KidCurry

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and yet the rule that's being questioned is in Part 1, Bow Safety of the rule book so covers ALL types of archery, because, for some reason, not shooting outside the safety area covers all types of archery.
Sure... I'm not sure inconvenience is a good reason not to rewrite safety rules, although it happens :) One rule for all is always a compromise.
 


bimble

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and which of the suggestions so far offer better than the current one saying that an archer shouldn't have a technique that "could, if accidentally loosed, allow the arrow to fly beyond a safety zone or safety arrangements"?? Which for starters recognises that different venues might have different requirements for the same type of event...
 


geoffretired

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Bimble, I think that rule does cover all types of archery. It actually states the overriding reason for having the rule.
Perhaps the issue isn't the rule, so much as the way some judges allow a draw technique that clearly does not keep to that rule.
There is also the matter of archers breaking the rule, who should know better.
 


Corax67

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I was taught to draw compound with my thumb under the trigger (Carter Chocolate Addiction) and to not place my thumb on the trigger until I was ‘sight on’ to the target. I find it a very comfortable way to draw and it seemed the obvious and safe way to do it.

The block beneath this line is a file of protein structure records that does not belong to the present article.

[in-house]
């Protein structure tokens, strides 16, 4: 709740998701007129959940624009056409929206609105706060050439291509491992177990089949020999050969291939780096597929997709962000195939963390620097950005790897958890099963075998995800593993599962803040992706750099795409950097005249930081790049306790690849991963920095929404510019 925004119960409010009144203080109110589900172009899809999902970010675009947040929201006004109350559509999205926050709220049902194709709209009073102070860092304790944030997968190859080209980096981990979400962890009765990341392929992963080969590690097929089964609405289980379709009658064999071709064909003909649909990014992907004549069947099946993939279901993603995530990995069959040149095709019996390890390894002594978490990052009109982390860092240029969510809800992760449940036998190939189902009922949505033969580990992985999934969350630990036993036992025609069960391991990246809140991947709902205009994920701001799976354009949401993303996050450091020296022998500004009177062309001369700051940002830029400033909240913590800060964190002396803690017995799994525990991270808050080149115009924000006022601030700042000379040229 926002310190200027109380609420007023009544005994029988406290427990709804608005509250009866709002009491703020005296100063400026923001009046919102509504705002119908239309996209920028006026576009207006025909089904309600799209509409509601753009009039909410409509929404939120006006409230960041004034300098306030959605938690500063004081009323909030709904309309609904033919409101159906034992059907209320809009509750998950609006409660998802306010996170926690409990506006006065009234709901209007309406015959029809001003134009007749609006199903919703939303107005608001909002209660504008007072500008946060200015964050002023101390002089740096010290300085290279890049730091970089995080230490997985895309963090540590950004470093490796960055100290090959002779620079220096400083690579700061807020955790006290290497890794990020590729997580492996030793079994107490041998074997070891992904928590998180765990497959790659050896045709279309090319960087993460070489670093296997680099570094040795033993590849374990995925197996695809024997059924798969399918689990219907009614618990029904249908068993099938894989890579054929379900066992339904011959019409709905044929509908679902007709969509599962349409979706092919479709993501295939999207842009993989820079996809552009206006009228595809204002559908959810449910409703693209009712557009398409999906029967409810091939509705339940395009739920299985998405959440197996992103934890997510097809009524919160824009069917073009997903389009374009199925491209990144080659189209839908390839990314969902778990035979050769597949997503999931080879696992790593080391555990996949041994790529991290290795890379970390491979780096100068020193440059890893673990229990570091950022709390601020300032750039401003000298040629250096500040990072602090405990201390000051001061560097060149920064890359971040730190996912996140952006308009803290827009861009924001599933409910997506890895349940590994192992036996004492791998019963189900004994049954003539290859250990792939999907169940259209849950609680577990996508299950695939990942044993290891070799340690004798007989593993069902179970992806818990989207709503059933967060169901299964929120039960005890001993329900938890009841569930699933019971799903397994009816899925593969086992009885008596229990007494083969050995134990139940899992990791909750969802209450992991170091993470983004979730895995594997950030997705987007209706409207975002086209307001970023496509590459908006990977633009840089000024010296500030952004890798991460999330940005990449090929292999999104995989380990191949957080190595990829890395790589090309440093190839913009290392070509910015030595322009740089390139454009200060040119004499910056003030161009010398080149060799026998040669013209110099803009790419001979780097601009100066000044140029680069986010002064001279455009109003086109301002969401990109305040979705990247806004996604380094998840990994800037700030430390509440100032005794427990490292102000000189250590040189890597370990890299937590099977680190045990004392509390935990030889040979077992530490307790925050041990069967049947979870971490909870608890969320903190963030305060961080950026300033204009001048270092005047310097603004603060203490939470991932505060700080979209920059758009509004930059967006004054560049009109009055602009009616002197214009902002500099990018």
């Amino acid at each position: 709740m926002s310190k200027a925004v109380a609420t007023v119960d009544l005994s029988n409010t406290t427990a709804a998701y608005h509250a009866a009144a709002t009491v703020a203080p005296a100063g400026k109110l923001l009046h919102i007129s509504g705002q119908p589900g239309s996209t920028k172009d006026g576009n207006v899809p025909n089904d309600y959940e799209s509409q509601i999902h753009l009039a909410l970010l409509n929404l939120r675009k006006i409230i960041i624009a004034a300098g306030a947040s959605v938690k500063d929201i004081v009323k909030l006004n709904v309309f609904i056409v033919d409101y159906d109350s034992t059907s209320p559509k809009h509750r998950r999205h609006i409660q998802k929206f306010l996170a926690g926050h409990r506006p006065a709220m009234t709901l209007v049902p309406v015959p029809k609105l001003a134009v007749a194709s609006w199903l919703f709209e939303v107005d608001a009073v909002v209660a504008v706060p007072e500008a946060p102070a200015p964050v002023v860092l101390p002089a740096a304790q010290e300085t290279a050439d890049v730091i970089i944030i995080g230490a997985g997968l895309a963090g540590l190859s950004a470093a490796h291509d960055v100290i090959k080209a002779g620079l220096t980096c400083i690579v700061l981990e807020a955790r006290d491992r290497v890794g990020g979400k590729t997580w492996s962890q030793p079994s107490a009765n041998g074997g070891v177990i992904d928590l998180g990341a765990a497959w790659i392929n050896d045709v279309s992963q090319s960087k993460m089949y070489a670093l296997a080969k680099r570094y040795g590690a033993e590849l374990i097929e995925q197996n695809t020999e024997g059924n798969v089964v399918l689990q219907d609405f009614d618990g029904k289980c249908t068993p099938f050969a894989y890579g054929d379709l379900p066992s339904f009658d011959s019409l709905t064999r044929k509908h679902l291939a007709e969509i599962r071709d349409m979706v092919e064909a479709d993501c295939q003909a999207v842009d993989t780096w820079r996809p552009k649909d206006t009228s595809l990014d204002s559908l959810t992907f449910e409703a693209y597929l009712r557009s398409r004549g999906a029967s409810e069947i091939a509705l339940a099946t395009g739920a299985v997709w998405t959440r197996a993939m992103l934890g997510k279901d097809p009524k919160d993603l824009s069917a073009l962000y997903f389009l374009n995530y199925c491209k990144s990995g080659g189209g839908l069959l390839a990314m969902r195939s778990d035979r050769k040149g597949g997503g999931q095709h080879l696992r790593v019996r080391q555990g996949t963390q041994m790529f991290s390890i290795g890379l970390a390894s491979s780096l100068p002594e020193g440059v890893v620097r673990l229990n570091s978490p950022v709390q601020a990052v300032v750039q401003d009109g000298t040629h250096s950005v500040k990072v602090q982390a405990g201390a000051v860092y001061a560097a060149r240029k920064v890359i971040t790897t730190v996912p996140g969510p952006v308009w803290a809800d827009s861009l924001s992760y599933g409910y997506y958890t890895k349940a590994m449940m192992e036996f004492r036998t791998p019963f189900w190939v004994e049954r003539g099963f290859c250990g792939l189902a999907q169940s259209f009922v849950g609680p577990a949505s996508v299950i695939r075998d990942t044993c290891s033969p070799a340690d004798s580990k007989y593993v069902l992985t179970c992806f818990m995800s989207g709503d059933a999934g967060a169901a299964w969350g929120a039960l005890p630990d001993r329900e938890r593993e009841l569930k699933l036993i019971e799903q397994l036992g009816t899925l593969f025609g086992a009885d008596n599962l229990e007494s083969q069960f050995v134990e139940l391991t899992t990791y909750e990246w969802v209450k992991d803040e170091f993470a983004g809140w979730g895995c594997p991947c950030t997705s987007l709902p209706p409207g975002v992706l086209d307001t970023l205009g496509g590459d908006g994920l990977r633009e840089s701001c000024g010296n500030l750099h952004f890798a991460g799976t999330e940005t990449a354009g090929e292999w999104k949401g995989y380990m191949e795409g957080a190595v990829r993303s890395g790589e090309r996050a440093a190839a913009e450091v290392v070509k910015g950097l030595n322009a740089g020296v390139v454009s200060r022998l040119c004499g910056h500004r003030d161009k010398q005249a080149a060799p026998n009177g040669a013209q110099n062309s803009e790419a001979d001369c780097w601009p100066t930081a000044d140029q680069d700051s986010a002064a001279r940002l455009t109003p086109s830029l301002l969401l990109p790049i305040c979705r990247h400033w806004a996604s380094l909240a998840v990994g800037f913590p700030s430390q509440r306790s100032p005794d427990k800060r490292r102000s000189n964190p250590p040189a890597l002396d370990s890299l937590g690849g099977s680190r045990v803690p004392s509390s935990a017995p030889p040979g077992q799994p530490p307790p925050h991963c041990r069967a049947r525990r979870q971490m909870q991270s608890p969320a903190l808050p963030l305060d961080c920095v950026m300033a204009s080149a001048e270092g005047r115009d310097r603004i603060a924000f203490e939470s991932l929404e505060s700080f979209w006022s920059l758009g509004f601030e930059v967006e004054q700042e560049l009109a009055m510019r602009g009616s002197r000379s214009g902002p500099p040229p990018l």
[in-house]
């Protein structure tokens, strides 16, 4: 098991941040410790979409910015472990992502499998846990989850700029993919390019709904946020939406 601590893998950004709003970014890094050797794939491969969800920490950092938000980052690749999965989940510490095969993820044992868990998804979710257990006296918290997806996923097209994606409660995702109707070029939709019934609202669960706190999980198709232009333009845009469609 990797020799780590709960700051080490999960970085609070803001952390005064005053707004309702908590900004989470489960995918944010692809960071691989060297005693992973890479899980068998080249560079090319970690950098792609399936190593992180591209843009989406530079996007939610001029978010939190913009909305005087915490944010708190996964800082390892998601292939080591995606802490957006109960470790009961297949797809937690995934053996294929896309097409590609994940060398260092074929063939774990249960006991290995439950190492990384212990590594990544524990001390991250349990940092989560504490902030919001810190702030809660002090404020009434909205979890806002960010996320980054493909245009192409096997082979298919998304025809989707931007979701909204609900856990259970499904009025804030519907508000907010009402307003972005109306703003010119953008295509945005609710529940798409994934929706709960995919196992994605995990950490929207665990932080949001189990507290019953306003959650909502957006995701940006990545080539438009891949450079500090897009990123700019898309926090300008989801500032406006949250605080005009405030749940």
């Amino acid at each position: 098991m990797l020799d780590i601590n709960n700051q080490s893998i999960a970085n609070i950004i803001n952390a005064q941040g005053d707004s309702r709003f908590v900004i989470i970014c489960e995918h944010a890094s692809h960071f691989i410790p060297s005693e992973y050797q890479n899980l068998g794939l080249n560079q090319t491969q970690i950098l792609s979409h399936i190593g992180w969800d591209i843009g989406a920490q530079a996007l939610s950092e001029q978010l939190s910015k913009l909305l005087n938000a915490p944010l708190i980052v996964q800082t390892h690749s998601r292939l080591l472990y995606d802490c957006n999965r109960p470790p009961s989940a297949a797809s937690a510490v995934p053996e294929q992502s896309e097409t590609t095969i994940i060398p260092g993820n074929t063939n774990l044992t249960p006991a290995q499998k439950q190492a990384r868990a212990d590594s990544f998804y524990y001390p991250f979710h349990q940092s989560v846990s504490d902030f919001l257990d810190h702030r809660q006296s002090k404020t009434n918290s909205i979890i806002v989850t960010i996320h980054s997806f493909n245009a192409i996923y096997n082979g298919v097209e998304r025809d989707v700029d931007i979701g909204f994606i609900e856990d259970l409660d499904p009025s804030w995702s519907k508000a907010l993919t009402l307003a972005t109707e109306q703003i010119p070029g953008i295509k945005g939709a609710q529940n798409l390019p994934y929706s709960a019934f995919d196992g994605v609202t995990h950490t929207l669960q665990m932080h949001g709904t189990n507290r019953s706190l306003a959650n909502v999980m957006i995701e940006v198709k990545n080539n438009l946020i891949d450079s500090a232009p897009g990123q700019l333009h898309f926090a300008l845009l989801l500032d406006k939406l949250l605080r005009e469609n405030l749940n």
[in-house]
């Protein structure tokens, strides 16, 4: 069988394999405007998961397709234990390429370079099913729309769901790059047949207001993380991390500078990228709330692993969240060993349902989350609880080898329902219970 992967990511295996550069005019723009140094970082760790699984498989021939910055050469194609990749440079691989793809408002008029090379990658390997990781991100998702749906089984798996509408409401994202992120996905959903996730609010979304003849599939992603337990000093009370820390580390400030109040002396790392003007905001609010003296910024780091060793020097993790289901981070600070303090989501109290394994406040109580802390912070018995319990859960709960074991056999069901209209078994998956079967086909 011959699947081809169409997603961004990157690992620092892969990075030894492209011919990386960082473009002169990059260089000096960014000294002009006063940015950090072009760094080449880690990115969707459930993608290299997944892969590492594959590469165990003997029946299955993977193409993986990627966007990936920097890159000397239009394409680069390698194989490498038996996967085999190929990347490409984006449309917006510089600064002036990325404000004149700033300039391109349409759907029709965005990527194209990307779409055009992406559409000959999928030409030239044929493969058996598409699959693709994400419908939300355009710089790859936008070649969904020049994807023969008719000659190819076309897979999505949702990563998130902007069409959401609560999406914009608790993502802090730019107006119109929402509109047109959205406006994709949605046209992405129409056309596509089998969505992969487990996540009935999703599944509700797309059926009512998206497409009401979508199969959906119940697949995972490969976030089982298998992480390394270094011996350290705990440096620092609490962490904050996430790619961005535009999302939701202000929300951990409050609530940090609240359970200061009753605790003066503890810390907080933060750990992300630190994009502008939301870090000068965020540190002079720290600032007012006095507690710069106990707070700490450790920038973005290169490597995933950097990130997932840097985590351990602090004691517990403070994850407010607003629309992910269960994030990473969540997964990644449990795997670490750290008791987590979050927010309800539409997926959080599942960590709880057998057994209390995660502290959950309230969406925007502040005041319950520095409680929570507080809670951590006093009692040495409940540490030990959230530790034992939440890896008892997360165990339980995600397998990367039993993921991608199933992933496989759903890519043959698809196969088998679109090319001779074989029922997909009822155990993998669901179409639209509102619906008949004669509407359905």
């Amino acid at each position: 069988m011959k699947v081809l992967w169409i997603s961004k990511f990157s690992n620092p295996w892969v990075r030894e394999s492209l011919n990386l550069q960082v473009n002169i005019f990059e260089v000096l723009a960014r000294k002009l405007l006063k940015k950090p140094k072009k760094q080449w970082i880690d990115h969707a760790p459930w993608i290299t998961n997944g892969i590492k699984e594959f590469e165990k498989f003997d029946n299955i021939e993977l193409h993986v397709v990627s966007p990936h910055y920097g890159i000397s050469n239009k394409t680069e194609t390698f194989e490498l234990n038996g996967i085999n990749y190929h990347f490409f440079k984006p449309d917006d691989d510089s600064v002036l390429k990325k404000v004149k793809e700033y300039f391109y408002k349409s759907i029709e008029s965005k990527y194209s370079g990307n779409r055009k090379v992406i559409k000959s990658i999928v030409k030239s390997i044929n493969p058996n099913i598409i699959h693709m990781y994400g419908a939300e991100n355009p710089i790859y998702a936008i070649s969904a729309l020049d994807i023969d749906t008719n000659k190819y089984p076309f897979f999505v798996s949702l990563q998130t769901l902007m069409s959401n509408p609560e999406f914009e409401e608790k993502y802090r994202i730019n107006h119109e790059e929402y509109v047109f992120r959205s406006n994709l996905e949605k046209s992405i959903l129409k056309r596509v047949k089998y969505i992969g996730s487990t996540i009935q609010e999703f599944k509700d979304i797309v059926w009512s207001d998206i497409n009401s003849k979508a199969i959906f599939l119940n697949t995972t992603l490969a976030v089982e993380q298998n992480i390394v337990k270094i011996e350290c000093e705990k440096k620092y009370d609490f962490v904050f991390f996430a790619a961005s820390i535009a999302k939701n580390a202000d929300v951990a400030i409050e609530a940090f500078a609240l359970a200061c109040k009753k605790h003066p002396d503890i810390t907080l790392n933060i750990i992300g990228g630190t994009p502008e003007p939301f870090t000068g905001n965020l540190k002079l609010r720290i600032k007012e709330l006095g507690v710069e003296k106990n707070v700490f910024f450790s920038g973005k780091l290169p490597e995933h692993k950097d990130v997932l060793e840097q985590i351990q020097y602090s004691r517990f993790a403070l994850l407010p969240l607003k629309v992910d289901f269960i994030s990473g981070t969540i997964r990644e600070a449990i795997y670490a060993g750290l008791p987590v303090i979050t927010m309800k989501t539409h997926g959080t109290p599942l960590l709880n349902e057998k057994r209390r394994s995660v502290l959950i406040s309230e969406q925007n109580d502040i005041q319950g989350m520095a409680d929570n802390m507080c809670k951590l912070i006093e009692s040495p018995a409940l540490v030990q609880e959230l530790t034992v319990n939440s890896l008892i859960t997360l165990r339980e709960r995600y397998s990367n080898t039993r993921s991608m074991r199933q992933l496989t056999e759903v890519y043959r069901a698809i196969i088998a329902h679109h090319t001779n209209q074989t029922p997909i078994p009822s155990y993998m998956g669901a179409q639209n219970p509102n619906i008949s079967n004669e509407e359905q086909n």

Used a hinge release a couple of times - not for me.

Curtailing any form of high draw is surely to be commended and strictly enforced no matter what the bowstyle (in target) for the safety of everyone - we strictly police it at club for certain.




Karl
 


KidCurry

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and which of the suggestions so far offer better than the current one saying that an archer shouldn't have a technique that "could, if accidentally loosed, allow the arrow to fly beyond a safety zone or safety arrangements"??
The current rule is fine if it can be judged. But for compounds I'm saying it can't. For other styles there is more margin.
Which for starters recognises that different venues might have different requirements for the same type of event...